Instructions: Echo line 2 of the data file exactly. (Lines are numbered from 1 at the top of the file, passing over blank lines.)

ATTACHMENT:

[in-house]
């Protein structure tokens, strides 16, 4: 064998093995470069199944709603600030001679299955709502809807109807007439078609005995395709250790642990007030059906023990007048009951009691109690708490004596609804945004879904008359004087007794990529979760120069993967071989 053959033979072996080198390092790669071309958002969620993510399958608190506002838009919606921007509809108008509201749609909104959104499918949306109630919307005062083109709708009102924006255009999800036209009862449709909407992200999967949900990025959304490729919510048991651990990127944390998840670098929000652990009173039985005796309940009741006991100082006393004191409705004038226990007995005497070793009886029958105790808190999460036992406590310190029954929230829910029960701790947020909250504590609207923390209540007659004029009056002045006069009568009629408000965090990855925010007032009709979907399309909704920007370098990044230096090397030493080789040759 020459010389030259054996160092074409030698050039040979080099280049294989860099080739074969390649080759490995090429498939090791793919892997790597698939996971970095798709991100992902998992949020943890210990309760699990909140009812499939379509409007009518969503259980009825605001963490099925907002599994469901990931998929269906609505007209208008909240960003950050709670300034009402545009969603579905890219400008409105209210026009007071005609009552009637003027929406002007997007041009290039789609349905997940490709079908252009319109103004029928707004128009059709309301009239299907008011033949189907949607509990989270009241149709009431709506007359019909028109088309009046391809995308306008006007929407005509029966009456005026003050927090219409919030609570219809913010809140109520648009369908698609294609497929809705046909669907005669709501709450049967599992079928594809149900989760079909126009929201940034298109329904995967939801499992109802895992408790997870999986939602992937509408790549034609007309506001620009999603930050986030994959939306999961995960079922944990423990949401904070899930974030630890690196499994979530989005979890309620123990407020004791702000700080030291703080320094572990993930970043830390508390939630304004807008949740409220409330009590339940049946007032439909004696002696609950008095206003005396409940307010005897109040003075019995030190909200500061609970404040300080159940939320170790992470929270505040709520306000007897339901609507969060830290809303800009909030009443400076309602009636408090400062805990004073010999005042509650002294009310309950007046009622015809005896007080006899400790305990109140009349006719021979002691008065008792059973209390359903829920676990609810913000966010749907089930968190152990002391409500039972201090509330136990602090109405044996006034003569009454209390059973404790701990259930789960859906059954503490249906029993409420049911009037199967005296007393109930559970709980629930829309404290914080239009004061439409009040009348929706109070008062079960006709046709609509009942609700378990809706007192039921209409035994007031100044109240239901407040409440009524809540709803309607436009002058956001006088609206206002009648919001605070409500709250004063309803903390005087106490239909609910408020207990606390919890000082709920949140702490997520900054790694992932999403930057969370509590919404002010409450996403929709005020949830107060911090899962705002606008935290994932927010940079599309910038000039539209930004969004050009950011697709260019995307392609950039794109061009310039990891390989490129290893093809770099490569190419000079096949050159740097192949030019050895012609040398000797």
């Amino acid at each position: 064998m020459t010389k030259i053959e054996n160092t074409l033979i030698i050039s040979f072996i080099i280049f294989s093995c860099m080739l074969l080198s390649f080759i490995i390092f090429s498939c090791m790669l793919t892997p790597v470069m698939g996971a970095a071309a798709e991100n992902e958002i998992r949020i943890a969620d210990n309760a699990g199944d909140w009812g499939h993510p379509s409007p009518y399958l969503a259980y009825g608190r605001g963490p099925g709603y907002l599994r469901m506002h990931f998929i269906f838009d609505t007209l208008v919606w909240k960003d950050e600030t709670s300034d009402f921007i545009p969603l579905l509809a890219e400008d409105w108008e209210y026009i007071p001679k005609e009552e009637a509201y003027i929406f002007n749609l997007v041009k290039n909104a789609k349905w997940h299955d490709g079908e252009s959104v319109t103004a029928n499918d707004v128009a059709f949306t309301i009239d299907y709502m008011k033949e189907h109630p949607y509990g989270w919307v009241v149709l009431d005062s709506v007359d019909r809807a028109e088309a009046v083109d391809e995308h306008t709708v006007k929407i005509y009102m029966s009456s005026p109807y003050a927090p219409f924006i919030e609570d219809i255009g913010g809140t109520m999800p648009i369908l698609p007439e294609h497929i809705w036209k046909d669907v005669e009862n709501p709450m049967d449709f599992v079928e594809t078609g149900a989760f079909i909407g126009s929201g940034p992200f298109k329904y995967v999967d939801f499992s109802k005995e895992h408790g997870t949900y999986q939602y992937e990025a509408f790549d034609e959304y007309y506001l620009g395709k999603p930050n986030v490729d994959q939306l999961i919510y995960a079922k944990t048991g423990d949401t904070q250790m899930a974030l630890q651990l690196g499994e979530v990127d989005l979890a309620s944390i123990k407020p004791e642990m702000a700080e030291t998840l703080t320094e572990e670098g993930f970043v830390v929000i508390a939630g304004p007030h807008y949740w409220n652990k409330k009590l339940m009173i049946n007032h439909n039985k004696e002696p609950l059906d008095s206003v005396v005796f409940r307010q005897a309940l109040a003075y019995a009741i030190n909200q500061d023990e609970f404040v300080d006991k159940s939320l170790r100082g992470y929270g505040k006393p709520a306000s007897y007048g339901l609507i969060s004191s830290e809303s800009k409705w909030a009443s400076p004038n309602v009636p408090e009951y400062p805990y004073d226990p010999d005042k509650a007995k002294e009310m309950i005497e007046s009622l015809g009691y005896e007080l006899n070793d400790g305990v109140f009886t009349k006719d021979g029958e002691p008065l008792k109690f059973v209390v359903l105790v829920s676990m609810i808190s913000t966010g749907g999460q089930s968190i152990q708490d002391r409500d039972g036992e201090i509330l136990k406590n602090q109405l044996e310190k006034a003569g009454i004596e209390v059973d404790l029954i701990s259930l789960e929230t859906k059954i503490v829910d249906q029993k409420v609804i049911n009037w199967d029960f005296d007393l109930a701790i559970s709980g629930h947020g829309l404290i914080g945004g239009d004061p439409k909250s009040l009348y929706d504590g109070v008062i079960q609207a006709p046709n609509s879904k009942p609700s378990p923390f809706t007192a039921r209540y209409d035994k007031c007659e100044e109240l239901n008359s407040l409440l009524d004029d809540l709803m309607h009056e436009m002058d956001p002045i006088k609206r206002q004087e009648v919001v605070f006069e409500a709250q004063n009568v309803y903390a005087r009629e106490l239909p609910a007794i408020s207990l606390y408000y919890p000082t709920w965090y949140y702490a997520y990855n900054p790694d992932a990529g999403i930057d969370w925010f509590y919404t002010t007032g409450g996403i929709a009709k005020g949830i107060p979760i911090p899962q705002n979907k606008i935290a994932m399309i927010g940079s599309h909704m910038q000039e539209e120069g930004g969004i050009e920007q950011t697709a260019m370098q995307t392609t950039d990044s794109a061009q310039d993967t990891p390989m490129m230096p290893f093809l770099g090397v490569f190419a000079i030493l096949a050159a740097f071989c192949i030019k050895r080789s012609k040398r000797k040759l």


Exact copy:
């Protein structure tokens, strides 16, 4: 064998093995470069199944709603600030001679299955709502809807109807007439078609005995395709250790642990007030059906023990007048009951009691109690708490004596609804945004879904008359004087007794990529979760120069993967071989 053959033979072996080198390092790669071309958002969620993510399958608190506002838009919606921007509809108008509201749609909104959104499918949306109630919307005062083109709708009102924006255009999800036209009862449709909407992200999967949900990025959304490729919510048991651990990127944390998840670098929000652990009173039985005796309940009741006991100082006393004191409705004038226990007995005497070793009886029958105790808190999460036992406590310190029954929230829910029960701790947020909250504590609207923390209540007659004029009056002045006069009568009629408000965090990855925010007032009709979907399309909704920007370098990044230096090397030493080789040759 020459010389030259054996160092074409030698050039040979080099280049294989860099080739074969390649080759490995090429498939090791793919892997790597698939996971970095798709991100992902998992949020943890210990309760699990909140009812499939379509409007009518969503259980009825605001963490099925907002599994469901990931998929269906609505007209208008909240960003950050709670300034009402545009969603579905890219400008409105209210026009007071005609009552009637003027929406002007997007041009290039789609349905997940490709079908252009319109103004029928707004128009059709309301009239299907008011033949189907949607509990989270009241149709009431709506007359019909028109088309009046391809995308306008006007929407005509029966009456005026003050927090219409919030609570219809913010809140109520648009369908698609294609497929809705046909669907005669709501709450049967599992079928594809149900989760079909126009929201940034298109329904995967939801499992109802895992408790997870999986939602992937509408790549034609007309506001620009999603930050986030994959939306999961995960079922944990423990949401904070899930974030630890690196499994979530989005979890309620123990407020004791702000700080030291703080320094572990993930970043830390508390939630304004807008949740409220409330009590339940049946007032439909004696002696609950008095206003005396409940307010005897109040003075019995030190909200500061609970404040300080159940939320170790992470929270505040709520306000007897339901609507969060830290809303800009909030009443400076309602009636408090400062805990004073010999005042509650002294009310309950007046009622015809005896007080006899400790305990109140009349006719021979002691008065008792059973209390359903829920676990609810913000966010749907089930968190152990002391409500039972201090509330136990602090109405044996006034003569009454209390059973404790701990259930789960859906059954503490249906029993409420049911009037199967005296007393109930559970709980629930829309404290914080239009004061439409009040009348929706109070008062079960006709046709609509009942609700378990809706007192039921209409035994007031100044109240239901407040409440009524809540709803309607436009002058956001006088609206206002009648919001605070409500709250004063309803903390005087106490239909609910408020207990606390919890000082709920949140702490997520900054790694992932999403930057969370509590919404002010409450996403929709005020949830107060911090899962705002606008935290994932927010940079599309910038000039539209930004969004050009950011697709260019995307392609950039794109061009310039990891390989490129290893093809770099490569190419000079096949050159740097192949030019050895012609040398000797």